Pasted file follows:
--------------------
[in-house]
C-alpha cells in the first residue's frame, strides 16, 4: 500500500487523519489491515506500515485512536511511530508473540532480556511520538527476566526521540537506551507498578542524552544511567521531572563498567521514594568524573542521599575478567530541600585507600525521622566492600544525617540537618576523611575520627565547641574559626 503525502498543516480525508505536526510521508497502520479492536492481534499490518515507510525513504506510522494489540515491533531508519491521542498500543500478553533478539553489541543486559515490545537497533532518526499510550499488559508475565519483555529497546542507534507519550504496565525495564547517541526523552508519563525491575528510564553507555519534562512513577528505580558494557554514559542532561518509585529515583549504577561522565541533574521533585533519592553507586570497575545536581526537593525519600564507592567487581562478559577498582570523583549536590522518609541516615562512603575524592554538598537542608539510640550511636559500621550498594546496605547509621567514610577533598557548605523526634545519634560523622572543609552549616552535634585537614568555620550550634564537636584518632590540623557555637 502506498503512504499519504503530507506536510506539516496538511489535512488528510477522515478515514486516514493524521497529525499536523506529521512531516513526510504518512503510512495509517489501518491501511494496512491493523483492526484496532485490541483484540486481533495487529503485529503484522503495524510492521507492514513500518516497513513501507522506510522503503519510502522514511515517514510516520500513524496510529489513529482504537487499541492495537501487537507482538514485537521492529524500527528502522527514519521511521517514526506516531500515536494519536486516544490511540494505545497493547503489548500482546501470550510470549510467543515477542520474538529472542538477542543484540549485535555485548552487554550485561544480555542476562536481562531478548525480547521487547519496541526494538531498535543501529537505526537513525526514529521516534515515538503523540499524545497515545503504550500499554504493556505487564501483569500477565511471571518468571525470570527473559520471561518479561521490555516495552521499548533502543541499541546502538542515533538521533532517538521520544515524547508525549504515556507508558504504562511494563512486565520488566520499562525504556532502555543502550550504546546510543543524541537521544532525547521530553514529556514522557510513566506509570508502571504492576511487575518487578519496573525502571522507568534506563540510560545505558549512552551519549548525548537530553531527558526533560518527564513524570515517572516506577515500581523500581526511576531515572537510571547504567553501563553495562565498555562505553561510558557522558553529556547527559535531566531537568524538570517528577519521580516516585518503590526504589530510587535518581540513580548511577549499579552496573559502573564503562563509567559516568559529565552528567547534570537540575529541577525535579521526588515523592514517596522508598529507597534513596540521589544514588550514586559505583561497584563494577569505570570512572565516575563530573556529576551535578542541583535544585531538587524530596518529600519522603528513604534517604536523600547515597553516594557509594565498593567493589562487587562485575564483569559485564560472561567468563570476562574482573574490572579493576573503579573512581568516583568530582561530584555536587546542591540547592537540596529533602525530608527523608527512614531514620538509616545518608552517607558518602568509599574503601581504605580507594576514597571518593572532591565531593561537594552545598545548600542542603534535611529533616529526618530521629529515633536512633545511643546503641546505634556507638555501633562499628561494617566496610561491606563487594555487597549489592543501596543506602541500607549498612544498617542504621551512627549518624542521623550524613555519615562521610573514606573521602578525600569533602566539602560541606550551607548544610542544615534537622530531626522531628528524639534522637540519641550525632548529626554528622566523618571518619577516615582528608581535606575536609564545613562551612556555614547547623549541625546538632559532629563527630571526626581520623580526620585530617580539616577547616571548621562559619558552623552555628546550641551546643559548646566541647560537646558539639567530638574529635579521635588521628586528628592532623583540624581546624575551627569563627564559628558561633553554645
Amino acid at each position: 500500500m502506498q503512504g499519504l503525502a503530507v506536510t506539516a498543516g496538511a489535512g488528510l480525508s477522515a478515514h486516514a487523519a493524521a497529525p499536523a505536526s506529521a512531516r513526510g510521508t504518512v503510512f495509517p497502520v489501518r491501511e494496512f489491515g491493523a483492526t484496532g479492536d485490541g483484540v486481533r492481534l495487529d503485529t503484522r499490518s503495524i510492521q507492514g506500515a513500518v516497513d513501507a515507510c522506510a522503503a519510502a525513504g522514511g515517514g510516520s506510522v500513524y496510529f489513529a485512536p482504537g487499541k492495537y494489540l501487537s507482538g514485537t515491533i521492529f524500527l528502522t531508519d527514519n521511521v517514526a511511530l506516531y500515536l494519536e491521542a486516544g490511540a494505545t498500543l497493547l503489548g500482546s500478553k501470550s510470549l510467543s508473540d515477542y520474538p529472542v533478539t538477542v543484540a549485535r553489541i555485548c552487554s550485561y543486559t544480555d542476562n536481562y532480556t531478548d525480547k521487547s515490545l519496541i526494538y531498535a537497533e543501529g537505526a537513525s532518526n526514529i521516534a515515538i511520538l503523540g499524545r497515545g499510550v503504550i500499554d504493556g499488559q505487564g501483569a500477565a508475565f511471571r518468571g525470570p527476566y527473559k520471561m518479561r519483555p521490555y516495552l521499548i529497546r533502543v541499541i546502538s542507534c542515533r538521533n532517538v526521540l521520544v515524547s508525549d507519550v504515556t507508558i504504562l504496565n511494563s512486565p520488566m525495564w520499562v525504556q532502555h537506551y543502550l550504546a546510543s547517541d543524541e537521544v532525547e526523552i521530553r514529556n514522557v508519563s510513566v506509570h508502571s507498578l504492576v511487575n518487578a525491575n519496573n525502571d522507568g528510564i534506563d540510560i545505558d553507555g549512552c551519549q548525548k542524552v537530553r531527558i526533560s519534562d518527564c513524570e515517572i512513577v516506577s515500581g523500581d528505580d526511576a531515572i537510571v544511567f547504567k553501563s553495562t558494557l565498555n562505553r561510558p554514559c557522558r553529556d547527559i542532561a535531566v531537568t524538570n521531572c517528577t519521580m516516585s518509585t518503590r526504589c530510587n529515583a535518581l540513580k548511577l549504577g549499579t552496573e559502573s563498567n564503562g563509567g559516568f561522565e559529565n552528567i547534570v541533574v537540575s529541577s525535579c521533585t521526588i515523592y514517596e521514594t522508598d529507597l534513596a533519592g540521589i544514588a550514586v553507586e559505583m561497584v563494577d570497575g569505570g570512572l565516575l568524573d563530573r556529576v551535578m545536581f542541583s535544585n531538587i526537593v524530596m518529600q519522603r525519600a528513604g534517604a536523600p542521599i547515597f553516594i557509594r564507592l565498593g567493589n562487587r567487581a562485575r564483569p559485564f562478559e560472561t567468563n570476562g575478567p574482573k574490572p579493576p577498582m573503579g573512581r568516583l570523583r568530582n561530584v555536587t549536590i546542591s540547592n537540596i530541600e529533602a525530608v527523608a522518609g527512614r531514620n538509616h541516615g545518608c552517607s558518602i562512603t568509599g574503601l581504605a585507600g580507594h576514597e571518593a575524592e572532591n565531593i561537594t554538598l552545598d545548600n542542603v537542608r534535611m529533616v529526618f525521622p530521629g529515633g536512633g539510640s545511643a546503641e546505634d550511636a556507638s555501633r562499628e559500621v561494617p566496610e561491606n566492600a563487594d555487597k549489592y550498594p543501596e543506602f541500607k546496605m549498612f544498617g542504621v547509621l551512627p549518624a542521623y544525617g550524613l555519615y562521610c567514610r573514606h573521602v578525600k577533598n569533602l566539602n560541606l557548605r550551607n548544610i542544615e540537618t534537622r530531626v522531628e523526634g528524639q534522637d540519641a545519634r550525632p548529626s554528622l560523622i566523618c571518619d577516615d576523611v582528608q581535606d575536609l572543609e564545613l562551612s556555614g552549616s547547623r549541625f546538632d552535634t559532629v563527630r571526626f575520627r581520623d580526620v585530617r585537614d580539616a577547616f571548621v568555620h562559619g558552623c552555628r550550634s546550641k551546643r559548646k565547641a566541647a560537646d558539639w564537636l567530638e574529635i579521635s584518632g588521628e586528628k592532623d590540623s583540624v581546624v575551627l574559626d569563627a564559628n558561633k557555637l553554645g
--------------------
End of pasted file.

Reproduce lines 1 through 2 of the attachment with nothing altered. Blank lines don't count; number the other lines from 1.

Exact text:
[in-house]
C-alpha cells in the first residue's frame, strides 16, 4: 500500500487523519489491515506500515485512536511511530508473540532480556511520538527476566526521540537506551507498578542524552544511567521531572563498567521514594568524573542521599575478567530541600585507600525521622566492600544525617540537618576523611575520627565547641574559626 503525502498543516480525508505536526510521508497502520479492536492481534499490518515507510525513504506510522494489540515491533531508519491521542498500543500478553533478539553489541543486559515490545537497533532518526499510550499488559508475565519483555529497546542507534507519550504496565525495564547517541526523552508519563525491575528510564553507555519534562512513577528505580558494557554514559542532561518509585529515583549504577561522565541533574521533585533519592553507586570497575545536581526537593525519600564507592567487581562478559577498582570523583549536590522518609541516615562512603575524592554538598537542608539510640550511636559500621550498594546496605547509621567514610577533598557548605523526634545519634560523622572543609552549616552535634585537614568555620550550634564537636584518632590540623557555637 502506498503512504499519504503530507506536510506539516496538511489535512488528510477522515478515514486516514493524521497529525499536523506529521512531516513526510504518512503510512495509517489501518491501511494496512491493523483492526484496532485490541483484540486481533495487529503485529503484522503495524510492521507492514513500518516497513513501507522506510522503503519510502522514511515517514510516520500513524496510529489513529482504537487499541492495537501487537507482538514485537521492529524500527528502522527514519521511521517514526506516531500515536494519536486516544490511540494505545497493547503489548500482546501470550510470549510467543515477542520474538529472542538477542543484540549485535555485548552487554550485561544480555542476562536481562531478548525480547521487547519496541526494538531498535543501529537505526537513525526514529521516534515515538503523540499524545497515545503504550500499554504493556505487564501483569500477565511471571518468571525470570527473559520471561518479561521490555516495552521499548533502543541499541546502538542515533538521533532517538521520544515524547508525549504515556507508558504504562511494563512486565520488566520499562525504556532502555543502550550504546546510543543524541537521544532525547521530553514529556514522557510513566506509570508502571504492576511487575518487578519496573525502571522507568534506563540510560545505558549512552551519549548525548537530553531527558526533560518527564513524570515517572516506577515500581523500581526511576531515572537510571547504567553501563553495562565498555562505553561510558557522558553529556547527559535531566531537568524538570517528577519521580516516585518503590526504589530510587535518581540513580548511577549499579552496573559502573564503562563509567559516568559529565552528567547534570537540575529541577525535579521526588515523592514517596522508598529507597534513596540521589544514588550514586559505583561497584563494577569505570570512572565516575563530573556529576551535578542541583535544585531538587524530596518529600519522603528513604534517604536523600547515597553516594557509594565498593567493589562487587562485575564483569559485564560472561567468563570476562574482573574490572579493576573503579573512581568516583568530582561530584555536587546542591540547592537540596529533602525530608527523608527512614531514620538509616545518608552517607558518602568509599574503601581504605580507594576514597571518593572532591565531593561537594552545598545548600542542603534535611529533616529526618530521629529515633536512633545511643546503641546505634556507638555501633562499628561494617566496610561491606563487594555487597549489592543501596543506602541500607549498612544498617542504621551512627549518624542521623550524613555519615562521610573514606573521602578525600569533602566539602560541606550551607548544610542544615534537622530531626522531628528524639534522637540519641550525632548529626554528622566523618571518619577516615582528608581535606575536609564545613562551612556555614547547623549541625546538632559532629563527630571526626581520623580526620585530617580539616577547616571548621562559619558552623552555628546550641551546643559548646566541647560537646558539639567530638574529635579521635588521628586528628592532623583540624581546624575551627569563627564559628558561633553554645